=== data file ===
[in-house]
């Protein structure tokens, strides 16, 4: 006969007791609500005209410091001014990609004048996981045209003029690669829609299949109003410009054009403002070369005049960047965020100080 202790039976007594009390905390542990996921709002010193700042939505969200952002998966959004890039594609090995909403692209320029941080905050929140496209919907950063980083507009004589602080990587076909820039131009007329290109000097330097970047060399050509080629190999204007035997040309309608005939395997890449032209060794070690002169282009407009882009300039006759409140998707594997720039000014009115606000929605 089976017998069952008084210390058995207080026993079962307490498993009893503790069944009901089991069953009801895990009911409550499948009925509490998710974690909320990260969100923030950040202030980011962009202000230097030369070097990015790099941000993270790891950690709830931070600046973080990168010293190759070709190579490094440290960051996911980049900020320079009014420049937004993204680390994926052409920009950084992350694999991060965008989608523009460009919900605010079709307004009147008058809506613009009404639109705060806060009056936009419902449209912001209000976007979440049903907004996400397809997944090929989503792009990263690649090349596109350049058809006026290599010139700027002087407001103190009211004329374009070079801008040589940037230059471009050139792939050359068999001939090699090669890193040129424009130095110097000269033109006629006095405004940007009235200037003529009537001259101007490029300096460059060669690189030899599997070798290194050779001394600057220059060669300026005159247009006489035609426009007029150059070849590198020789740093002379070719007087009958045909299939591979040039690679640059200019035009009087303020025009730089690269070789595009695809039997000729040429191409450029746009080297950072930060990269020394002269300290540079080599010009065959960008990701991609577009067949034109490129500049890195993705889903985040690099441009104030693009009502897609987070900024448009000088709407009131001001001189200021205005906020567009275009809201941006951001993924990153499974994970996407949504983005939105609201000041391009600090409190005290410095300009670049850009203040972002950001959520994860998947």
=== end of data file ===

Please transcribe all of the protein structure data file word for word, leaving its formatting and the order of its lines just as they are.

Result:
[in-house]
């Protein structure tokens, strides 16, 4: 006969007791609500005209410091001014990609004048996981045209003029690669829609299949109003410009054009403002070369005049960047965020100080 202790039976007594009390905390542990996921709002010193700042939505969200952002998966959004890039594609090995909403692209320029941080905050929140496209919907950063980083507009004589602080990587076909820039131009007329290109000097330097970047060399050509080629190999204007035997040309309608005939395997890449032209060794070690002169282009407009882009300039006759409140998707594997720039000014009115606000929605 089976017998069952008084210390058995207080026993079962307490498993009893503790069944009901089991069953009801895990009911409550499948009925509490998710974690909320990260969100923030950040202030980011962009202000230097030369070097990015790099941000993270790891950690709830931070600046973080990168010293190759070709190579490094440290960051996911980049900020320079009014420049937004993204680390994926052409920009950084992350694999991060965008989608523009460009919900605010079709307004009147008058809506613009009404639109705060806060009056936009419902449209912001209000976007979440049903907004996400397809997944090929989503792009990263690649090349596109350049058809006026290599010139700027002087407001103190009211004329374009070079801008040589940037230059471009050139792939050359068999001939090699090669890193040129424009130095110097000269033109006629006095405004940007009235200037003529009537001259101007490029300096460059060669690189030899599997070798290194050779001394600057220059060669300026005159247009006489035609426009007029150059070849590198020789740093002379070719007087009958045909299939591979040039690679640059200019035009009087303020025009730089690269070789595009695809039997000729040429191409450029746009080297950072930060990269020394002269300290540079080599010009065959960008990701991609577009067949034109490129500049890195993705889903985040690099441009104030693009009502897609987070900024448009000088709407009131001001001189200021205005906020567009275009809201941006951001993924990153499974994970996407949504983005939105609201000041391009600090409190005290410095300009670049850009203040972002950001959520994860998947």